Halachah Musings

Shoveling Snow on Shabbos

by R. Gil Student Since we recently experienced a significant snowfall, it is worthwhile to review some of the ideas of snow removal on Shabbos. First and foremost, people need to be careful. If you have trouble walking, do not go outside if you think you might fall. I. Muktzah One issue is whether snow is muktzah, something which may not ...

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Delayed Burial Redux

by R. Gil Student Moses Mendelssohn and Rav Ya’akov Emden debated privately a late eighteenth century law about burial. The conversation continued for more than a century. The full story of this extended debate has yet to be explored. I. Original Debate In 1772, Duke Friedrich of Mecklenburg-Schwerin enacted a law requiring a three-day delay to burial in order to ...

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Burial Plot Complications

by R. Gil Student I. Burial Conflict Life and death, past and future, come together in the cemetery. Families visit to respect and remember those who have gone. Burial plot placement within the cemetery can grow complicated as family life gets complicated. A frequent question arises when a spouse remarries after a death. After 120 years, should the woman be ...

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Final Rest

by R. Gil Student Death rites are widely observed in any religion, as people look to tradition for guidance in that confusing time following a loss. Judaism demands a simple burial in the ground. However, often out of ignorance, many Jews opt for cremation. This is certainly contrary to Jewish practice. The Tur (Yoreh De’ah 362) and Shulchan Arukh (ad loc., par. 1) explicitly require burial ...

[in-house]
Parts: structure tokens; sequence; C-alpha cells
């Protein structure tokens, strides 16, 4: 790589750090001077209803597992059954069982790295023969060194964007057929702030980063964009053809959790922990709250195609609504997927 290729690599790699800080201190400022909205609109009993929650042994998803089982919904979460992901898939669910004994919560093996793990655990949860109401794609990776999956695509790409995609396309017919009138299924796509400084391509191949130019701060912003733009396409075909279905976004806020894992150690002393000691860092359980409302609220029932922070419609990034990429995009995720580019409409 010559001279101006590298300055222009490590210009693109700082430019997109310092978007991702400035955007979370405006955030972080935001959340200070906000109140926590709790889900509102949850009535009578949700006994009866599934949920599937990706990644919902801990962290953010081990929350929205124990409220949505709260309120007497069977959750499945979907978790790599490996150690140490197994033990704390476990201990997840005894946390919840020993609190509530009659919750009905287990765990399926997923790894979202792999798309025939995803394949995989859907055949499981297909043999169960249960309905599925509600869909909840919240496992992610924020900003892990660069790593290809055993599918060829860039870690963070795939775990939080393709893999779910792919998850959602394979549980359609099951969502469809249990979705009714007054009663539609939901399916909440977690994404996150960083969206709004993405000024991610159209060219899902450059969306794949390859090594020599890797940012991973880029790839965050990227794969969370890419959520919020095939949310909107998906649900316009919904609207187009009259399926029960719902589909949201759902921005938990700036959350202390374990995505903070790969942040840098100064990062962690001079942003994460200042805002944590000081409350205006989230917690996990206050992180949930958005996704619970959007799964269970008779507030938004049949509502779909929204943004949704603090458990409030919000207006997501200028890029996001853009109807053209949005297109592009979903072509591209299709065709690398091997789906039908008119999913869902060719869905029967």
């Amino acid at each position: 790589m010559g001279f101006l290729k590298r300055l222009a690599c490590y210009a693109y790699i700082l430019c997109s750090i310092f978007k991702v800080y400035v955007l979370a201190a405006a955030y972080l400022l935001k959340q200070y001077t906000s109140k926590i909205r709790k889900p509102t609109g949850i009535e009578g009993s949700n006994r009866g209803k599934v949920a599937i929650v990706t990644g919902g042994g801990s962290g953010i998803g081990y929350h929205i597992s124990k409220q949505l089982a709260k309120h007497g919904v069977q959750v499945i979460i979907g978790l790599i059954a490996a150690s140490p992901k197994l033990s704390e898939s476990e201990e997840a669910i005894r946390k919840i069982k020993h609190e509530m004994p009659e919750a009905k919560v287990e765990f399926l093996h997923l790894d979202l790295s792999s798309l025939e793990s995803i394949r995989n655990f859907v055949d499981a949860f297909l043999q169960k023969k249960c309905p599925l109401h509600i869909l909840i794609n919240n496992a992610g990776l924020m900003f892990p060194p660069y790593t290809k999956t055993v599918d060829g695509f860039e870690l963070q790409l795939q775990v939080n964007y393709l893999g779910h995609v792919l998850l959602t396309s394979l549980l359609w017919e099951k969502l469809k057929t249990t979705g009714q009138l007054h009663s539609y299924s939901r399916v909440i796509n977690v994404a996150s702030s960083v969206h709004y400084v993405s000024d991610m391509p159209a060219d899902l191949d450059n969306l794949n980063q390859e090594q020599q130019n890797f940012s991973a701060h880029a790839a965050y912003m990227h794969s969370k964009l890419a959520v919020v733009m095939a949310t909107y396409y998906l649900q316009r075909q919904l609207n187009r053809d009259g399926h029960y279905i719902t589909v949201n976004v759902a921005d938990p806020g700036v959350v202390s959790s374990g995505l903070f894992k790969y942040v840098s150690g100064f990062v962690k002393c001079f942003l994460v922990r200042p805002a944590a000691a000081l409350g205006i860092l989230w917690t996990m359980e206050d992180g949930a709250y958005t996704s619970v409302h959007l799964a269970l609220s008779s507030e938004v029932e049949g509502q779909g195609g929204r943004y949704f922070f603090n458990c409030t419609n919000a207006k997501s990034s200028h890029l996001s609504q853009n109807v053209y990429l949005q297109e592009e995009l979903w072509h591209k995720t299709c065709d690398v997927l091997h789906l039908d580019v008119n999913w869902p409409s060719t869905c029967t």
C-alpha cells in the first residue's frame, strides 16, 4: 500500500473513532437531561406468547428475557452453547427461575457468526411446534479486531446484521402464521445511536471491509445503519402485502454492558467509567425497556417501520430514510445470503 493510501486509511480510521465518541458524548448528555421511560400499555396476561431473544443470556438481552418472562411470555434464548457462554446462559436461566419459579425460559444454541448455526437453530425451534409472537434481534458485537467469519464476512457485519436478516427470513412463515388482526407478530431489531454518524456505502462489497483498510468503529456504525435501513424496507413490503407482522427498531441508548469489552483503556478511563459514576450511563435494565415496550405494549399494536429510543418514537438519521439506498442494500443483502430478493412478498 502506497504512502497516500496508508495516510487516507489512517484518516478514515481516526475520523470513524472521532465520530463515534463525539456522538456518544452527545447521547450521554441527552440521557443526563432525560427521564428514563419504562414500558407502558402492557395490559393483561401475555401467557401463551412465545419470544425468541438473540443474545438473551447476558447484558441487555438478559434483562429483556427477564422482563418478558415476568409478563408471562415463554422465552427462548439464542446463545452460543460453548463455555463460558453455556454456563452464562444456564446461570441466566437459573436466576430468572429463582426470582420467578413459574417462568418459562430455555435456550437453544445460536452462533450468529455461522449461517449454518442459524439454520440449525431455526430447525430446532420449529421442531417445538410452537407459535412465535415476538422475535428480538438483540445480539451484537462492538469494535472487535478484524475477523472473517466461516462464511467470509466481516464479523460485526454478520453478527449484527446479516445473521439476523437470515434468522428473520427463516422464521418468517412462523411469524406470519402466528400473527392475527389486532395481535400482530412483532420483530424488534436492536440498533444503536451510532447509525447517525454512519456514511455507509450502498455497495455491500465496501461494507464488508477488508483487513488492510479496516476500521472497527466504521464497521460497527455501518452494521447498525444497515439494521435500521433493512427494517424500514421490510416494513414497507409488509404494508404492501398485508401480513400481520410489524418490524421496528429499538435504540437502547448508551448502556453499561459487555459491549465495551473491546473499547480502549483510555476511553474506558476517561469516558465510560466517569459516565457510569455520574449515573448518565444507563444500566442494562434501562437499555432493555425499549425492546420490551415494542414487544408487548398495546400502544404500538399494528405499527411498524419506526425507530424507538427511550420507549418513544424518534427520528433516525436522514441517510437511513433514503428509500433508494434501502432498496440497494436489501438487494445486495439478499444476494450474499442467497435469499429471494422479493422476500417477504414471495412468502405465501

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Waging War on Shabbos

by R. Gil Student The book of Maccabees (1:2:31-41) tells the story of how the Hasmoneans originally refused to wage war on Shabbos and were slaughtered. After that, Matisyahu ruled that they must fight back on Shabbos. This account is repeated by Josephus (Antiquities 12:276). Prof. Louis Feldman (Jew & Gentile in the Ancient World, pp. 160-161) lists other ancient ...

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Holiday Parties

by R. Gil Student I’ve often heard rabbis speak about office holiday parties as if they are obviously and unequivocally forbidden and it’s troubled me. I’m not quite sure what the big deal is but I’m also not certain that all rabbis understand the varying circumstances. For some people, missing a holiday has no career impact. For others, it might. ...

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Chanukah Lights: How Long?

by R. Gil Student Often, when social circumstances change significantly from the past, some people automatically assume that Jewish law must change. Others summarily dismiss the suggestion that the law will ever change. Both approaches are incorrect. Rather, these matters require careful and sensitive analysis by the leading scholars to determine the nature of the law and whether the change ...

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Women and Kiddush

by R. Gil Student Do women have to say kiddush in shul after Shabbos morning services? For a variety of reasons, often people do not hear the rabbi saying kiddush in shul. Since they are not allowed to eat until hearing kiddush, some bold individual has to take the initiative and recite kiddush. In shuls that have a separate kiddush ...

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Is The Torah Against Women’s Pictures?

by R. Gil Student The recent trend in some Orthodox media to refrain from publishing pictures of women, or even to digitally remove women from pictures, raises questions from many perspectives. Is it dishonest to offer only a partial portrayal of the community? Is it disrespectful of women to omit their images? Does this send a confusing message to our ...

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The Women’s Section

by R. Gil Student In many Orthodox synagogues, women’s sections are poorly maintained. Whether it’s the lighting, the cleanliness, the availability of siddurim and tissues, air conditioning, or any other number of small and large issues. What are the halakhic implications of the state of discomfort and disrepair of a women’s section? Let’s first note that the often reluctant volunteers ...

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